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Sean B Sean B is offline
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Default Adding Multiple Absorption Coefficients

Hello,

So let's say I have two different acoustic absorbers covering most of the area of a room, say a bass absorber and a higher broadband absorber. They cross over at around 250 Hz. If both have a 0.5 absorption coefficient at 250 Hz, how do I calculate a total absorption figure for both acting at the same time?



Thanks,

Sean B
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Scott Dorsey Scott Dorsey is offline
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Default Adding Multiple Absorption Coefficients

Sean B wrote:

So let's say I have two different acoustic absorbers covering most of the a=
rea of a room, say a bass absorber and a higher broadband absorber. They cr=
oss over at around 250 Hz. If both have a 0.5 absorption coefficient at 25=
0 Hz, how do I calculate a total absorption figure for both acting at the s=
ame time?


A square foot of a thing with a 0.5 absorption coefficient has the same
effectiveness as half a square feet of open window (which has an effectiveness
of 1.0). If you have a thing with a 0.25 absorption coefficient, you will
need four square feet of it to get the same effectiveness as a square foot
of open window.

Multiply the absorption coefficient of all the materials in the room by the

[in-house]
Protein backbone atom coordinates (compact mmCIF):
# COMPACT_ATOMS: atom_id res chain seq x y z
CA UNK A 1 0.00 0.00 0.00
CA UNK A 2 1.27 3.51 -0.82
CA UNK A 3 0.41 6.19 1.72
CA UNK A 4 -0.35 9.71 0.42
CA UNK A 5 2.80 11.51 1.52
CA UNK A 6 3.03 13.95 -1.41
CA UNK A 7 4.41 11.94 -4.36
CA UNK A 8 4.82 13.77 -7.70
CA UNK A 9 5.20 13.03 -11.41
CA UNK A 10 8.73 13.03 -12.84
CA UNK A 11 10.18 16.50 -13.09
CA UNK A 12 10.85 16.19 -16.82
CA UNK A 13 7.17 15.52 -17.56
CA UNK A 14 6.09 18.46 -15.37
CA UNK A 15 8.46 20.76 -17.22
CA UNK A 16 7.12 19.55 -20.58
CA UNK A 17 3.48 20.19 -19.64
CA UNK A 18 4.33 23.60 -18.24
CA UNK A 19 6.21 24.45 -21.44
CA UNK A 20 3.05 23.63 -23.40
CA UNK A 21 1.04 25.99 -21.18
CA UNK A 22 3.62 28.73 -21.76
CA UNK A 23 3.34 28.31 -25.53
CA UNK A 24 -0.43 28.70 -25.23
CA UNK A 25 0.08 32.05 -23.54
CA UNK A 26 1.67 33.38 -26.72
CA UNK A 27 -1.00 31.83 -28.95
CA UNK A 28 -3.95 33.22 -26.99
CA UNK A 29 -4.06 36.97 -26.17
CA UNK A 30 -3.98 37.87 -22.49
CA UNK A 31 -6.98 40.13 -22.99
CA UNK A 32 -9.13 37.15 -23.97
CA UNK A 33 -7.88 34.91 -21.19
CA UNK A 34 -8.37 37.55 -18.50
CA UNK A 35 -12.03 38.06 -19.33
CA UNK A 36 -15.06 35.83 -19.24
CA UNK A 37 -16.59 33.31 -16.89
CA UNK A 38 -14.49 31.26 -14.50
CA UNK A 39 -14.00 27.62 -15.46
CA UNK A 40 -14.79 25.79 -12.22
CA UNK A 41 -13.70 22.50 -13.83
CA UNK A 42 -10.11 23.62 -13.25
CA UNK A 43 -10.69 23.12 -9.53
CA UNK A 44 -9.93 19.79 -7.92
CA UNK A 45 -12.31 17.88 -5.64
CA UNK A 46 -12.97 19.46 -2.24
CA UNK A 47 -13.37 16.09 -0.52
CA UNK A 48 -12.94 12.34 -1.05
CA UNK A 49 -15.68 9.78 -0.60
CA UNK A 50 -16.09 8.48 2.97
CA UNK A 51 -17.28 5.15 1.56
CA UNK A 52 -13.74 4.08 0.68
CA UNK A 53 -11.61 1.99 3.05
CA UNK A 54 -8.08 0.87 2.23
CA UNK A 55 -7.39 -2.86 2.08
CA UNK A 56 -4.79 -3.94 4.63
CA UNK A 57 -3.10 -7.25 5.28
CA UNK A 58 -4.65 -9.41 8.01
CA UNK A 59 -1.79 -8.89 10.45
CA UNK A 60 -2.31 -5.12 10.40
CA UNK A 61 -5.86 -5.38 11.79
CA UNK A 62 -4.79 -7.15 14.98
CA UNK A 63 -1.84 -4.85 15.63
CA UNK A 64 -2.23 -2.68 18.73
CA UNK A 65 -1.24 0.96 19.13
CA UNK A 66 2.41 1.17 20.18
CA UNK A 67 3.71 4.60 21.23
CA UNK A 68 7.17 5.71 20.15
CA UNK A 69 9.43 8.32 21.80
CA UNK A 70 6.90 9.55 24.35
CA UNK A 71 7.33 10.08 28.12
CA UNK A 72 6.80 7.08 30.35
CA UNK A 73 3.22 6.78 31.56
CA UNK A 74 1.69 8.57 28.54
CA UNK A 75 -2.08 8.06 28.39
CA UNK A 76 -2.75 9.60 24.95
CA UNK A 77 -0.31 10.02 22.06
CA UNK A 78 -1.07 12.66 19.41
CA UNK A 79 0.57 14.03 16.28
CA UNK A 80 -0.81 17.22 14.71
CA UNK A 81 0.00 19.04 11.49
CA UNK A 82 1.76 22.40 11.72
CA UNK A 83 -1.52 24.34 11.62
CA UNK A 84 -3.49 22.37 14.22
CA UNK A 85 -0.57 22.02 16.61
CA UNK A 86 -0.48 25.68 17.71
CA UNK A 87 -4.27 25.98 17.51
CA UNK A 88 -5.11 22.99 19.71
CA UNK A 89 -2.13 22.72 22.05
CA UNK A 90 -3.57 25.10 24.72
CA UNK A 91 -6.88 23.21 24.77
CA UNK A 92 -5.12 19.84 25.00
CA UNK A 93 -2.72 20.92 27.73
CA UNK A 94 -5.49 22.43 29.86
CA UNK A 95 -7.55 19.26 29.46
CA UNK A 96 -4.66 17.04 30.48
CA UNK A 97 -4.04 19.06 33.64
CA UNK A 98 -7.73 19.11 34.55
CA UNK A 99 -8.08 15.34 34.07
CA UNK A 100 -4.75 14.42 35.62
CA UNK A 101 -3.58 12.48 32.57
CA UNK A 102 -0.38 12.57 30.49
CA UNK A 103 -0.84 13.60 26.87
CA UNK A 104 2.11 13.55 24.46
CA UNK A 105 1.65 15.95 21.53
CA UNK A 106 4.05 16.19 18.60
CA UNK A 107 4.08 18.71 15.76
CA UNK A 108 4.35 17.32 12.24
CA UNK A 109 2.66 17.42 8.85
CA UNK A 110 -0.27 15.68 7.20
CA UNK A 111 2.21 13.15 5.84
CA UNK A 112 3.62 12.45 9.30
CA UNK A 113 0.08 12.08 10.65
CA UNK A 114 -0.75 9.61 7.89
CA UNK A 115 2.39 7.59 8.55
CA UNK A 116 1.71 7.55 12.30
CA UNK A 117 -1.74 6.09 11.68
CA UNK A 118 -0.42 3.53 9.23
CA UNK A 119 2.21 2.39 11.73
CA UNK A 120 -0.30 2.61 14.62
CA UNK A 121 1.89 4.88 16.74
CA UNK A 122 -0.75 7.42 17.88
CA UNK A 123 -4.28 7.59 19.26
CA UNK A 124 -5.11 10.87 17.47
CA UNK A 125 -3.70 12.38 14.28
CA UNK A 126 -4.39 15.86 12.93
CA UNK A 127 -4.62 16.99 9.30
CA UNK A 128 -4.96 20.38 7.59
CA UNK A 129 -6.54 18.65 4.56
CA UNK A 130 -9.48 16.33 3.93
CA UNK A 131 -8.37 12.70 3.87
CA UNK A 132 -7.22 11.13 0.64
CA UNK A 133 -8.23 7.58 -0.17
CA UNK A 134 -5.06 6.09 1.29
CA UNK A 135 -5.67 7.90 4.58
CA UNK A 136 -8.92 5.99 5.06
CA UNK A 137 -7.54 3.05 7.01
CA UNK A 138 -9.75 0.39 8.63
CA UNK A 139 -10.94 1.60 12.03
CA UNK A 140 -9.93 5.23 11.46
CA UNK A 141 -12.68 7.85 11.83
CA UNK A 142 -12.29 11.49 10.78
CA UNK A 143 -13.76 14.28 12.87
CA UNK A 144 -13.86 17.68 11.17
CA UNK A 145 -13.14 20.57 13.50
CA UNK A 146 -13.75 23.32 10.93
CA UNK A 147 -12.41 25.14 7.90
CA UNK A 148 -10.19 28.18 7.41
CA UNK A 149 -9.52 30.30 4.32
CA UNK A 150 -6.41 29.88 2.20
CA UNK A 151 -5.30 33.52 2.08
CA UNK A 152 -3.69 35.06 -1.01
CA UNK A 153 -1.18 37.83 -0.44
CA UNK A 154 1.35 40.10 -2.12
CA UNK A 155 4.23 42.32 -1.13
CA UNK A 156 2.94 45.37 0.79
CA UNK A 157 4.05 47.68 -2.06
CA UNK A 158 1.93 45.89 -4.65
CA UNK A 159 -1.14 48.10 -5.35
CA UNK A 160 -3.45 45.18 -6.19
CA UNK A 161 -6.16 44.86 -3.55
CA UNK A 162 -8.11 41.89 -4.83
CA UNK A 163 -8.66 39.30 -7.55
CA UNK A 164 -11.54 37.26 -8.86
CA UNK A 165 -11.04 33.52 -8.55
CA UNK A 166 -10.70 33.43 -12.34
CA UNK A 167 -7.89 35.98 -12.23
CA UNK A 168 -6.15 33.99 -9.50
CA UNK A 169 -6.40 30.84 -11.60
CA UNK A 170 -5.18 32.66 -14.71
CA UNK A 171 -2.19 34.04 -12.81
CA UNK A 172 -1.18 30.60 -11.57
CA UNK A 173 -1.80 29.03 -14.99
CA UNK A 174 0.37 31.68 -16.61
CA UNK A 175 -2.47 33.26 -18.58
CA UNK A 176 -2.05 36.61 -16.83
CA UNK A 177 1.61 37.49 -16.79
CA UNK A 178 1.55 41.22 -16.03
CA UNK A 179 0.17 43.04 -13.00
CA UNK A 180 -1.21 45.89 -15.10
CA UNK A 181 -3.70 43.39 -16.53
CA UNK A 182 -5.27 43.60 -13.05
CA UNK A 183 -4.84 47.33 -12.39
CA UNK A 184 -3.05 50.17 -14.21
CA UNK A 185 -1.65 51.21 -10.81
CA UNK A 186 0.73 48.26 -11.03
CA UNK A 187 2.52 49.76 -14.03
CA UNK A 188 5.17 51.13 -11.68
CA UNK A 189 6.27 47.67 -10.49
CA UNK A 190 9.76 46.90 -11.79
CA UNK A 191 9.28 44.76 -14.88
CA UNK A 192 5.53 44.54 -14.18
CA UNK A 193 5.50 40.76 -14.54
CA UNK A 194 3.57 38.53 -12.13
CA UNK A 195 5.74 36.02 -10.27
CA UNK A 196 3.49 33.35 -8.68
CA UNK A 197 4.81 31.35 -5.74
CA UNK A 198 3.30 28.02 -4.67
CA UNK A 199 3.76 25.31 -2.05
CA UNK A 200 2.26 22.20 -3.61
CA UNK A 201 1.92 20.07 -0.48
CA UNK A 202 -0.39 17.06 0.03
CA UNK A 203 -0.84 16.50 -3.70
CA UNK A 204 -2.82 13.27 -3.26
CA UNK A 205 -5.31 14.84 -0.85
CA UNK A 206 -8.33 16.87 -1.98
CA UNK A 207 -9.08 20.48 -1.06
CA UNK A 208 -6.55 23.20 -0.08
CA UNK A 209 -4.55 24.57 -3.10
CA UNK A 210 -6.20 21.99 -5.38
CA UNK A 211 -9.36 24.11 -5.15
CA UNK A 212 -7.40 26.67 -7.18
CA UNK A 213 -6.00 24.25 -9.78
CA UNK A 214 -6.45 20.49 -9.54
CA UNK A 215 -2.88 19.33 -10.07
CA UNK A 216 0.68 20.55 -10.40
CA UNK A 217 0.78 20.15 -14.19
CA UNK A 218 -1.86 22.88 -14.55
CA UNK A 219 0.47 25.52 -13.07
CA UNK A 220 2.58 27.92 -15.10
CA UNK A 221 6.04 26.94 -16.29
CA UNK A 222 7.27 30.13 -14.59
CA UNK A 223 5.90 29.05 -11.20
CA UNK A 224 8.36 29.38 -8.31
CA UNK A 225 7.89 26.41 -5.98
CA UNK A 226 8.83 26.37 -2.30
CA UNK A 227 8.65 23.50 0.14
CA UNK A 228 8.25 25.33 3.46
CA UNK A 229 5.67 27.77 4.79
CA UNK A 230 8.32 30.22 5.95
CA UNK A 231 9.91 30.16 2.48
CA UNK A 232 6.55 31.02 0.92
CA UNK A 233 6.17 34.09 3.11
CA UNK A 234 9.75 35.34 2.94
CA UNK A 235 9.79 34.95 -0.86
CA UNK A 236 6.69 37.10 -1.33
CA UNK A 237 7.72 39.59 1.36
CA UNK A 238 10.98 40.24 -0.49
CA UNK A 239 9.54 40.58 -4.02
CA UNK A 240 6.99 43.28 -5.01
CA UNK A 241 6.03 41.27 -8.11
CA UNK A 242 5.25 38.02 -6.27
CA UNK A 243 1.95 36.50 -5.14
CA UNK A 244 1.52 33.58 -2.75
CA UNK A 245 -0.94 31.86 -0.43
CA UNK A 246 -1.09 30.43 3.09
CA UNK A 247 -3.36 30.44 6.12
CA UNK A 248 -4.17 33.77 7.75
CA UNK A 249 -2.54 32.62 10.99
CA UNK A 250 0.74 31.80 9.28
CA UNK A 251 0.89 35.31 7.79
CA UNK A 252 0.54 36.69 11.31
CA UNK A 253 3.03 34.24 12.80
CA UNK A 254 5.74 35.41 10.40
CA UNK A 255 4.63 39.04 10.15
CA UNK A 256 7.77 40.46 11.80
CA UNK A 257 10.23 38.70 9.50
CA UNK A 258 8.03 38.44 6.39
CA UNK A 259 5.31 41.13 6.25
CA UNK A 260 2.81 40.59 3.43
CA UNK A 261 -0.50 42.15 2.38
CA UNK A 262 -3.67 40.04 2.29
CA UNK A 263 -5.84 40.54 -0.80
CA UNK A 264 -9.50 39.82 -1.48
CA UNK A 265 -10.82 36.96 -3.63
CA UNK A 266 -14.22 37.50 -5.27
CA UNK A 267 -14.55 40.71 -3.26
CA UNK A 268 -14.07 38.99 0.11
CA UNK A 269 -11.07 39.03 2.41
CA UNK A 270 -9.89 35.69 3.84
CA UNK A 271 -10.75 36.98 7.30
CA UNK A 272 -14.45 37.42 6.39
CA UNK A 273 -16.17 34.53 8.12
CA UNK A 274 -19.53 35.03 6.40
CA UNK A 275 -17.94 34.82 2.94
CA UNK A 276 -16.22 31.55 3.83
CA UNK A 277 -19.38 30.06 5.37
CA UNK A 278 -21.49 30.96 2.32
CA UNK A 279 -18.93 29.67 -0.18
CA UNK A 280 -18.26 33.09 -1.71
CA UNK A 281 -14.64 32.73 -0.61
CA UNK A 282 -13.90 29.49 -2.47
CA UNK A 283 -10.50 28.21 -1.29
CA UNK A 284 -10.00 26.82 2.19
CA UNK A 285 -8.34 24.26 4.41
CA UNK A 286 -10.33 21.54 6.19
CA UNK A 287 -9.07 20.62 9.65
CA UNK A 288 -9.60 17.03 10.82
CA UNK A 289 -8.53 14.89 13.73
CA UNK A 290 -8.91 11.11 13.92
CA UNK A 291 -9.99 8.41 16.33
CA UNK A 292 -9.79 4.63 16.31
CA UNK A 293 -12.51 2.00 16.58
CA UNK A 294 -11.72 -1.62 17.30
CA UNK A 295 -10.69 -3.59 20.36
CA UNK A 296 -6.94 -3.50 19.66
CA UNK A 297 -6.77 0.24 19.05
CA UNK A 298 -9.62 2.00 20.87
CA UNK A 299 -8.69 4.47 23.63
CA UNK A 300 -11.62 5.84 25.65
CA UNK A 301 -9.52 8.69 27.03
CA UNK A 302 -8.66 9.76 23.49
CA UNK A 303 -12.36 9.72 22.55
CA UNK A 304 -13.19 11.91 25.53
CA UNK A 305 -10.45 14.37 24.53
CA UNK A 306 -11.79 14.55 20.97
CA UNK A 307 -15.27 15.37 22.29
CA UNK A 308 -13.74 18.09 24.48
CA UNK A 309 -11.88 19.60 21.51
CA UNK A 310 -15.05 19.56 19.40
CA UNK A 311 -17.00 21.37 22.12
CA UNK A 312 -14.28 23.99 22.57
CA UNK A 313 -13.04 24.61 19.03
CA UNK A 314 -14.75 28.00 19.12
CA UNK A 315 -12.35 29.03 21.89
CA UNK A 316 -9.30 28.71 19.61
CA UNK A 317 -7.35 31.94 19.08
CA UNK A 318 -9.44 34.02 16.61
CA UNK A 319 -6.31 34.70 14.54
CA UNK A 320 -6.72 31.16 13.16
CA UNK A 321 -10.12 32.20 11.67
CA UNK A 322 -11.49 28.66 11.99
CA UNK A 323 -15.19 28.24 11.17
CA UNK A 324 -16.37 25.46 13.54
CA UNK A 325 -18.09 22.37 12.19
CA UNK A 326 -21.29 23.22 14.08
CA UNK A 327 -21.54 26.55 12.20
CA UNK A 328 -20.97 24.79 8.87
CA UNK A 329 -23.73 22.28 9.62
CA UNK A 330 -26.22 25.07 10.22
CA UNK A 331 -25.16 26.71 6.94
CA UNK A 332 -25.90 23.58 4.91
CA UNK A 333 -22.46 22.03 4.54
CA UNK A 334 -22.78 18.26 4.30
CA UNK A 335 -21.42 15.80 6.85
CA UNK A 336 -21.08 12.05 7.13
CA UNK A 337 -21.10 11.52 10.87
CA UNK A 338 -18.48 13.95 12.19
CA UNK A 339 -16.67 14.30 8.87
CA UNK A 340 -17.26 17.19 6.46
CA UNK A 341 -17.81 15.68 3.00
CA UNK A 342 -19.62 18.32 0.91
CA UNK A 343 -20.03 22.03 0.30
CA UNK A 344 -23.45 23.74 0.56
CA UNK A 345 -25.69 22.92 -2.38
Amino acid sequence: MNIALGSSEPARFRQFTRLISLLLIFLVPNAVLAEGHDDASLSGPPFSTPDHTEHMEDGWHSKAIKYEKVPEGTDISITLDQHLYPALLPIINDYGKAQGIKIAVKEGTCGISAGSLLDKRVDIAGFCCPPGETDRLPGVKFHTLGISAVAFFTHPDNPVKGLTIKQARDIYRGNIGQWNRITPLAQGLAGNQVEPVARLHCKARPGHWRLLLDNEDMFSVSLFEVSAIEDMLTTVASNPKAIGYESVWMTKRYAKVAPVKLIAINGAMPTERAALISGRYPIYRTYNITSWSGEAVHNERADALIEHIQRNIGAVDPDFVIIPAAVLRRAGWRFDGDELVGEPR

area of each of those materials, sum them up and get the total room absorption.
In a larger room you can plug this into the sabine equation and get the
reverb time of the room. In a smaller room where you don't care about the
total reverb time so much as specific room resonances, it's a little harder
but the relevant equations are in the F. Alton Everest book on small studio
acoustics.
--scott

--
"C'est un Nagra. C'est suisse, et tres, tres precis."
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Phil Allison[_4_] Phil Allison[_4_] is offline
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Default Adding Multiple Absorption Coefficients

Sean B wrote:

-------------


So let's say I have two different acoustic absorbers covering most of the area of a room,


** What area is that?

All six surfaces with two independent absorbers ?

Not very realistic.


say a bass absorber and a higher broadband absorber. They cross over at around 250 Hz. If both have a 0.5 absorption coefficient at 250 Hz, how do I calculate a total absorption figure for both acting at the same time?


** The figures applies to the absorbers, not the room.

Nothing changes if one sits over the other.



...... Phil

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